Can't seem to find criticism on consequentialism regarding mistakes/accidents. For example, an act of someone who unwillingly saves 100 lives he was trying to kill is seen, to consequentialists, as moral as an act of someone who knowingly and voluntarily saved 100 lives. I intuitively regard those acts as not on the same moral pedestal, despite overall agreeing with the consequentialist/utilitarian approach to ethics. Would love to hear some thoughts on this.
Focus on the goodness of the action and the outcome, not of the person. Saving 100 lives is a good consequence, right? Whatever behavior led to it was a good action.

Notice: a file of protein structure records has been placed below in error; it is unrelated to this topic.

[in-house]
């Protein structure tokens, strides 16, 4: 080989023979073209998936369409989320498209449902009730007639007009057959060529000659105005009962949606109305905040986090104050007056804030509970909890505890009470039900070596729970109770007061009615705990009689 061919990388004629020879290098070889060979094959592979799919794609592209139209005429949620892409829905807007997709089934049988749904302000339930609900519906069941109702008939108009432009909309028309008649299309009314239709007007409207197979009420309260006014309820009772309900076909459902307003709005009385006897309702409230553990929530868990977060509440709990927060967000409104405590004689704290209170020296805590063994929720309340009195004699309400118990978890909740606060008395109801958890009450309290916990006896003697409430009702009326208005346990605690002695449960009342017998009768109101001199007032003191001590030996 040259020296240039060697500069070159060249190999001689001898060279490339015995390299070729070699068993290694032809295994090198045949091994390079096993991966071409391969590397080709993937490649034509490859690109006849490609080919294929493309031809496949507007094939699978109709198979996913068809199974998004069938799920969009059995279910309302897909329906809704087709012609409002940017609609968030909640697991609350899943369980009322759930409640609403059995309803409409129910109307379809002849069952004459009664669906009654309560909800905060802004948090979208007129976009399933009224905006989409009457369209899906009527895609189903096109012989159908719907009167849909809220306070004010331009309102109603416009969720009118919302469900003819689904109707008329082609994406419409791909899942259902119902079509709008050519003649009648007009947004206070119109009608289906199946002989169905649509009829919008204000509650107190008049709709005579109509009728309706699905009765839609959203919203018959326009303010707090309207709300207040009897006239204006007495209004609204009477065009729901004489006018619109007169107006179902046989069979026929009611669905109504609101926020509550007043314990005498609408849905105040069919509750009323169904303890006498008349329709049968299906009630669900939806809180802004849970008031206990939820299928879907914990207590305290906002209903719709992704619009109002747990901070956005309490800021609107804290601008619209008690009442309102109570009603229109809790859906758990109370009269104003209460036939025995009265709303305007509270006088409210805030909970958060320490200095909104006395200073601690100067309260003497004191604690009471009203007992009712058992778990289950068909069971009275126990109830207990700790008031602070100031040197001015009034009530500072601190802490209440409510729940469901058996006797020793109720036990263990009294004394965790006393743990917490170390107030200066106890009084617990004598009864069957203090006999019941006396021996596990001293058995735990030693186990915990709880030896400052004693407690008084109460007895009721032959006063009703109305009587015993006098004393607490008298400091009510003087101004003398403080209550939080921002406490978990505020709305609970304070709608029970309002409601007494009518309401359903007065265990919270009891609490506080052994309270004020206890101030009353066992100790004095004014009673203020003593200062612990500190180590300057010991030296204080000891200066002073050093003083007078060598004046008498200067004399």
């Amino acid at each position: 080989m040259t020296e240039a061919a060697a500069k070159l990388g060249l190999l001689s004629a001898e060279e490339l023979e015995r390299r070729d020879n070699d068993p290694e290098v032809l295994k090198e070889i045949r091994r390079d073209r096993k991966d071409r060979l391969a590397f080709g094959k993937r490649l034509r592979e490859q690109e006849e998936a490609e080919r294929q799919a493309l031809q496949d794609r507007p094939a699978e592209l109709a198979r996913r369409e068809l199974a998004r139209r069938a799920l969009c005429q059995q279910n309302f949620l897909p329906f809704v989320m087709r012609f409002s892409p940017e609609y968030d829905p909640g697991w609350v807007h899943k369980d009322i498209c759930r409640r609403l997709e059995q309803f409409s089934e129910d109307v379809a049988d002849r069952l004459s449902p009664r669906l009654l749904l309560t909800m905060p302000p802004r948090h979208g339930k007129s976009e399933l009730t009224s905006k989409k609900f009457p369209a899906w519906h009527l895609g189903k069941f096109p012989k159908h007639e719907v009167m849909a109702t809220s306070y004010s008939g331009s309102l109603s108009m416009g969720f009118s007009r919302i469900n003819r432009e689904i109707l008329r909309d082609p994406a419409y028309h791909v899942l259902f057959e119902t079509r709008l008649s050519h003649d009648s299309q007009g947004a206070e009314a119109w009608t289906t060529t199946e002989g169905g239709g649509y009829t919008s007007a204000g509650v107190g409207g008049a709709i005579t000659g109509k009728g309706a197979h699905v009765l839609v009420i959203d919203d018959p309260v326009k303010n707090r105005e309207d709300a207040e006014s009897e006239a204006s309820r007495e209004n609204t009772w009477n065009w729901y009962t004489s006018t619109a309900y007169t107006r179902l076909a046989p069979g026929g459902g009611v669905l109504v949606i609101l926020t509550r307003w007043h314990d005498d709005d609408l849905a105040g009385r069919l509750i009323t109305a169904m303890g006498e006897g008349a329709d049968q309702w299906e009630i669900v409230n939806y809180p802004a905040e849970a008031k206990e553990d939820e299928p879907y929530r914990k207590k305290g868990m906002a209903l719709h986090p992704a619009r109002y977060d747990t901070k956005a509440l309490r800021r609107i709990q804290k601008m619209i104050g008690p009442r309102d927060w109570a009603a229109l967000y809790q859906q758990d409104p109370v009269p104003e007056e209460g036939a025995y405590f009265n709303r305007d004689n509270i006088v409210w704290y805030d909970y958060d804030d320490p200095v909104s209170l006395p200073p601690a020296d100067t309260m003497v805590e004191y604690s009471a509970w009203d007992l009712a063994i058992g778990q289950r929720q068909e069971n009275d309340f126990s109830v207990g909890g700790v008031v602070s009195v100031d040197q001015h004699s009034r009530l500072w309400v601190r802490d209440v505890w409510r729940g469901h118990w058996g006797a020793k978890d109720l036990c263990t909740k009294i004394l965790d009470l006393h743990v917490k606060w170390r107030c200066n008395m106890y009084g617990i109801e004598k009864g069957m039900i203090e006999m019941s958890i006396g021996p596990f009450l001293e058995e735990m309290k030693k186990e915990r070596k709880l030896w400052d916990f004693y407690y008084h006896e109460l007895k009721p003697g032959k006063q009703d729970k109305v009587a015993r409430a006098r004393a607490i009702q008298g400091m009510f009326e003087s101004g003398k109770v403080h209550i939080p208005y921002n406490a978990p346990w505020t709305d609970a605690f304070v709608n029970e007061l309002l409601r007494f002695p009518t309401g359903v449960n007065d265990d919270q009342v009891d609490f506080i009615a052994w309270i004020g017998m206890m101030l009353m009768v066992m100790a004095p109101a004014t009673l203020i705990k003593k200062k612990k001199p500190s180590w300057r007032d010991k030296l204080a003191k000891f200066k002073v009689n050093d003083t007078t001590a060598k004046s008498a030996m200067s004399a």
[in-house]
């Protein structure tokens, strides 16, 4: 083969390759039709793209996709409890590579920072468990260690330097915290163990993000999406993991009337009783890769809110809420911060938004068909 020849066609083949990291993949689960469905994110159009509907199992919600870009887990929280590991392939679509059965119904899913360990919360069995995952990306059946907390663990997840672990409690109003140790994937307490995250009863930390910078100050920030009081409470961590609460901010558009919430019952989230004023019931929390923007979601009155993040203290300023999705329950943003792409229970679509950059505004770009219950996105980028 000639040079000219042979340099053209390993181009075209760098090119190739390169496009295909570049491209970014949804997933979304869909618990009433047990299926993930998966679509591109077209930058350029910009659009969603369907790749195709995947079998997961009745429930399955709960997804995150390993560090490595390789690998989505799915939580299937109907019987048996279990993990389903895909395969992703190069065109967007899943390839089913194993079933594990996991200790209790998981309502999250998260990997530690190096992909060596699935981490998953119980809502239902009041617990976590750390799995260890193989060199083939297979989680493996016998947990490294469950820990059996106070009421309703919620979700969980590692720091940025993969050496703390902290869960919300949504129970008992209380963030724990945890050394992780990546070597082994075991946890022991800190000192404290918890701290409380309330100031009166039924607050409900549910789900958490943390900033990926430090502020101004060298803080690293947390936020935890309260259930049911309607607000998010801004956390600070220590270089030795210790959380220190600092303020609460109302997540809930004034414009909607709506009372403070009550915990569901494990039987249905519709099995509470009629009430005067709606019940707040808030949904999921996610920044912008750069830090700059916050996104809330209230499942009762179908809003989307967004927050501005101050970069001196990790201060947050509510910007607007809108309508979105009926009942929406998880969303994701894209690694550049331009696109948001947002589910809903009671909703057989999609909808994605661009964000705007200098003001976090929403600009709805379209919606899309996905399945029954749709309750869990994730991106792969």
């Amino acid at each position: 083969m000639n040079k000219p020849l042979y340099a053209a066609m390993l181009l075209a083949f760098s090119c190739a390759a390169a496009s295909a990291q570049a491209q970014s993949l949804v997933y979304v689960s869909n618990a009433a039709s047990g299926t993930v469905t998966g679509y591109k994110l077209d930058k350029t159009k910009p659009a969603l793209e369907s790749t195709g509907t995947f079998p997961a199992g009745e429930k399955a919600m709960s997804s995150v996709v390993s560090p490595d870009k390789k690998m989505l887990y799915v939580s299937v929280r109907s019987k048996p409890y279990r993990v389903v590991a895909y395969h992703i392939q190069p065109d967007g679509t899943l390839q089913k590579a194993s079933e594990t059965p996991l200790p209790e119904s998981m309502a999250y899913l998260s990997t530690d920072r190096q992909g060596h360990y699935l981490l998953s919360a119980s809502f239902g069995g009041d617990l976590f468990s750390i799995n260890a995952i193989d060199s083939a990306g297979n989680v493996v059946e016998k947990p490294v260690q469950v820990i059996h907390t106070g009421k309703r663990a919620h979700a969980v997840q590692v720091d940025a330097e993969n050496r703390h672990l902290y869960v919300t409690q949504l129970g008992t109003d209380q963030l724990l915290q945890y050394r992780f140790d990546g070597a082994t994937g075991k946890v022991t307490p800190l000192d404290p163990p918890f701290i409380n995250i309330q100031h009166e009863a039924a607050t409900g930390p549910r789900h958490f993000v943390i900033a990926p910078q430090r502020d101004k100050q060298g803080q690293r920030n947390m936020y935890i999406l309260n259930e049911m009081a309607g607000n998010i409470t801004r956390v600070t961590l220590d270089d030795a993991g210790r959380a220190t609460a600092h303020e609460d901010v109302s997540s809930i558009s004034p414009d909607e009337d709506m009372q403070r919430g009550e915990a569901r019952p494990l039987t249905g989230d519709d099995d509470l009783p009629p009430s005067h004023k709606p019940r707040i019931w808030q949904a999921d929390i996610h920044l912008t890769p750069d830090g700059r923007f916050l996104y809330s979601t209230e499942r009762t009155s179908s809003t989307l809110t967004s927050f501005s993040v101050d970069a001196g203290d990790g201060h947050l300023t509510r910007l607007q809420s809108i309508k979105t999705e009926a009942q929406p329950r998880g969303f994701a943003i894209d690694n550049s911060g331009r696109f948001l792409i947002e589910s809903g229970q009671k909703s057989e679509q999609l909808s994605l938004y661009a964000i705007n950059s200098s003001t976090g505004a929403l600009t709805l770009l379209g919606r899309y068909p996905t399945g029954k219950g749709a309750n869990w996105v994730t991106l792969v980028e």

Trying to kill 100 is a bad thought-action, as the most expected consequence is 100 killings. This would be a bad consequence.
Fantasizing about killing 100 and then not doing it is ... neutral. No consequences.
[ note: oversimplified and possibly at odds with some thinking about consequentialism, especially for the common semi-consequentialist-with-deontological-fallback-when-it-gets-confusing philosophy that a lot of people use. I'm probably not in the mainstream when I say "having been lucky is good"].